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Re: XFS on 2.6.26: reading the first 4K of a large file takes ages

To: Florian Weimer <fweimer@xxxxxx>
Subject: Re: XFS on 2.6.26: reading the first 4K of a large file takes ages
From: Dave Chinner <david@xxxxxxxxxxxxx>
Date: Fri, 21 May 2010 18:26:19 +1000
Cc: Stewart Smith <stewart@xxxxxxxxxxxxxxxx>, Christoph Hellwig <hch@xxxxxxxxxxxxx>, xfs@xxxxxxxxxxx
In-reply-to: <828w7d69h8.fsf@xxxxxxxxxx>
References: <8239xojfco.fsf@xxxxxxxxxx> <20100519114826.GA18224@xxxxxxxxxxxxx> <82sk5m7oyz.fsf@xxxxxxxxxx> <87zkztojwh.fsf@xxxxxxxxxxxxxxxxxxxxxxxxxxxxxxx> <828w7d69h8.fsf@xxxxxxxxxx>
User-agent: Mutt/1.5.20 (2009-06-14)
On Fri, May 21, 2010 at 06:43:15AM +0000, Florian Weimer wrote:
> * Stewart Smith:
> 
> > On Thu, 20 May 2010 12:11:00 +0000, Florian Weimer <fweimer@xxxxxx> wrote:
> >> Thanks for confirming my hunch.  I don't think it's worth fixing this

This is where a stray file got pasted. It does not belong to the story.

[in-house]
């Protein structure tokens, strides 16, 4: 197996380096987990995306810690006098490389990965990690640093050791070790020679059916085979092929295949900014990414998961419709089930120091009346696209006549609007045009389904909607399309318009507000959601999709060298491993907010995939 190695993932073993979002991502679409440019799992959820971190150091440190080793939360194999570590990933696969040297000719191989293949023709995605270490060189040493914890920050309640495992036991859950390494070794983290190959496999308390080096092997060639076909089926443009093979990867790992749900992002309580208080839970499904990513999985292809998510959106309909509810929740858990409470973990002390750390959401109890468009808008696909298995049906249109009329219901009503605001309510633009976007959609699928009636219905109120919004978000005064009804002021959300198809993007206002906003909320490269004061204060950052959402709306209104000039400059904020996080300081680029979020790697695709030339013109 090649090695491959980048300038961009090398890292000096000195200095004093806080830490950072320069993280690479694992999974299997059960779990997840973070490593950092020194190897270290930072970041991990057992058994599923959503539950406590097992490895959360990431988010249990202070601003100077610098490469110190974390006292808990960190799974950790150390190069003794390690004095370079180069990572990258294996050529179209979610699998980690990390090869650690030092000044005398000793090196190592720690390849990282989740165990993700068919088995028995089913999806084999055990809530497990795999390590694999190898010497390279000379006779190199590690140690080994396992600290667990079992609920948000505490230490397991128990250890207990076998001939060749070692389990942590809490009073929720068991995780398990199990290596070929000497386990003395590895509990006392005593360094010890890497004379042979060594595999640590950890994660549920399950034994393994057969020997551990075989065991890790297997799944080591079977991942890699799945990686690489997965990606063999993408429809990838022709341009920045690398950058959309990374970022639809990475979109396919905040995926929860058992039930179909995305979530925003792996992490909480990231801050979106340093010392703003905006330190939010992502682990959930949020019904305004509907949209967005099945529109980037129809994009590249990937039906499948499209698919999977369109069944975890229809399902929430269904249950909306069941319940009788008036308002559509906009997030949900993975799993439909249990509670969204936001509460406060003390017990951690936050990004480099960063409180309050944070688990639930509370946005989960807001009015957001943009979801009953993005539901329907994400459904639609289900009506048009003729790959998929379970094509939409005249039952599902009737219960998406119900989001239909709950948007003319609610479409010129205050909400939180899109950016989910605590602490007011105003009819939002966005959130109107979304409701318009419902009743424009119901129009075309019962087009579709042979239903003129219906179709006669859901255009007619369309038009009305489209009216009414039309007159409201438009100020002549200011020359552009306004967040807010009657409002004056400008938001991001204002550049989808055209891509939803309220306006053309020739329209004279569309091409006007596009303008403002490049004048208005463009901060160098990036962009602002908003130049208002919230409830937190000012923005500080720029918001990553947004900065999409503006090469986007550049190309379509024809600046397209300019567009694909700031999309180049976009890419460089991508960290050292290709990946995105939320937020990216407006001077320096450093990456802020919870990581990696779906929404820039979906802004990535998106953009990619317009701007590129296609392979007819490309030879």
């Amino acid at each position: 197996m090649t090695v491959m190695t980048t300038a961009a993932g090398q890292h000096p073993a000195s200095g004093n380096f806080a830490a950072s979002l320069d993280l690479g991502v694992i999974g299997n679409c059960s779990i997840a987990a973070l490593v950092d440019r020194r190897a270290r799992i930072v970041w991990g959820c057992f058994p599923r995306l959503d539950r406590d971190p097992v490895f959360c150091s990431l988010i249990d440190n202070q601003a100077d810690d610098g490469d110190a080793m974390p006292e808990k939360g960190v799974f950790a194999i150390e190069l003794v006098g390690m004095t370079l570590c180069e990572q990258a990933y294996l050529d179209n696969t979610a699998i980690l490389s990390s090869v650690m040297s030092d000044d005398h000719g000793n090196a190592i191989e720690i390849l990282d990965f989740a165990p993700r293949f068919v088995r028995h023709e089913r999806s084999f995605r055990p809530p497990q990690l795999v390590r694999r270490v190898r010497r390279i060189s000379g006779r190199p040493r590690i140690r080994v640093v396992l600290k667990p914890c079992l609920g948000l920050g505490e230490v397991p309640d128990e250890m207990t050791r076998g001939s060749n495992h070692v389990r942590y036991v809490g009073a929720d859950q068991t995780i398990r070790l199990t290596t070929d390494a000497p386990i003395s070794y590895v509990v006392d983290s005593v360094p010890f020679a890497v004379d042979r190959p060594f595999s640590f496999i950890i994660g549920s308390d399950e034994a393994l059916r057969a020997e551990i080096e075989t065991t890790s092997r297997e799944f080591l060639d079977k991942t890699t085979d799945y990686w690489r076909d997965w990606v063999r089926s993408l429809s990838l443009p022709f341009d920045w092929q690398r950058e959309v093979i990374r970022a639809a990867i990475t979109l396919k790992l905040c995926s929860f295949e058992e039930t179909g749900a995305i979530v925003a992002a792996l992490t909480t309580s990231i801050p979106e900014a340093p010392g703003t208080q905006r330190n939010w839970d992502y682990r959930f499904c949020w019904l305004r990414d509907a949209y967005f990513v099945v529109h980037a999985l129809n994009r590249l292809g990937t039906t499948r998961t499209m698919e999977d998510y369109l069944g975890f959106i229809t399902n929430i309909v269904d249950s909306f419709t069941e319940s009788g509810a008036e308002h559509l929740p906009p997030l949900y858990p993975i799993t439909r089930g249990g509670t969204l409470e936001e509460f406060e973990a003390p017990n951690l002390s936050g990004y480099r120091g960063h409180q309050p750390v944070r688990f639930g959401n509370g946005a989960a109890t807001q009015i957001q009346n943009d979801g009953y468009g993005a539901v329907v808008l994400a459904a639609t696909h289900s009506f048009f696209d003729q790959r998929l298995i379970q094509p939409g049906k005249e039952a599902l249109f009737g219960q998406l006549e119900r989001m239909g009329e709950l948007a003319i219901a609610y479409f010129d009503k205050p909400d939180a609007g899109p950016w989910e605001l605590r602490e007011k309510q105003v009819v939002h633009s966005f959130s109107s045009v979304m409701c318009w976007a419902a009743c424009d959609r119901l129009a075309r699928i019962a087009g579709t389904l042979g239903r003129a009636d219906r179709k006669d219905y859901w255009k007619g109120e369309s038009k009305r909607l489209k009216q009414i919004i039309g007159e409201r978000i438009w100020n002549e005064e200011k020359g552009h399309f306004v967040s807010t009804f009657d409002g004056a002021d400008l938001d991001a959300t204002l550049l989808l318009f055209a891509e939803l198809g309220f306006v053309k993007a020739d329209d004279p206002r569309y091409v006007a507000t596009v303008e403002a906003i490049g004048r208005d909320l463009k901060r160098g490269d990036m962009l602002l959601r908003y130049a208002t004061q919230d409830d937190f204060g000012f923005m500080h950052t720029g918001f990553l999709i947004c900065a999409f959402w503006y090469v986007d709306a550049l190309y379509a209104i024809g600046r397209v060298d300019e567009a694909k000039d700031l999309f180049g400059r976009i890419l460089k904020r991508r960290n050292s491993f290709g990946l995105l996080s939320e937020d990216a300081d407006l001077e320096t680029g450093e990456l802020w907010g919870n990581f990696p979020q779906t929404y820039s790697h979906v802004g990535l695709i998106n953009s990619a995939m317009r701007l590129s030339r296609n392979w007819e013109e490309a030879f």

> >> in XFS.  The database should call posix_fallocate() before flushing
> >> its internal cache to the file in essentially random order, but it's
> >> difficult to get upstream to implement this (the source code is a bit
> >> hard to follow, unfortunately).
> >
> > Which database?
> 
> Oracle Berkeley DB.
> 
> > You could always mount with allocsize
> 
> This happens with "allocsize=4194304".

Because allocsize only works for allocations extending the file.

> > or use other tools to do the preallocation before things got too
> > bad.
> 
> Is there a way to transparently preallocate a few GB after the current
> end of the file?  That would be helpful because Berkeley DB wouldn't
> have to know about it.

Yes. the fallocate() syscall has a mode that allows allocation
beyond the current end of file, as does the XFS_IOC_RESVSP ioctl.

Or, even easier, with xfs_io:

$ stat /mnt/test/foo
  File: `/mnt/test/foo'
  Size: 0               Blocks: 0          IO Block: 4096   regular empty file
....
$ xfs_io -f -c "resvsp 0 1048576" /mnt/test/foo
$ stat /mnt/test/foo
  File: `/mnt/test/foo'
  Size: 0               Blocks: 2048       IO Block: 4096   regular empty file
....
$ xfs_bmap -vp /mnt/test/foo
/mnt/test/foo:
 EXT: FILE-OFFSET      BLOCK-RANGE      AG AG-OFFSET        TOTAL FLAGS
   0: [0..2047]:       171912..173959    0 (171912..173959)  2048 10000
$

/mnt/test/foo still a zero length file but has 1MB of extents allocated.

Cheers,

Dave.
-- 
Dave Chinner
david@xxxxxxxxxxxxx

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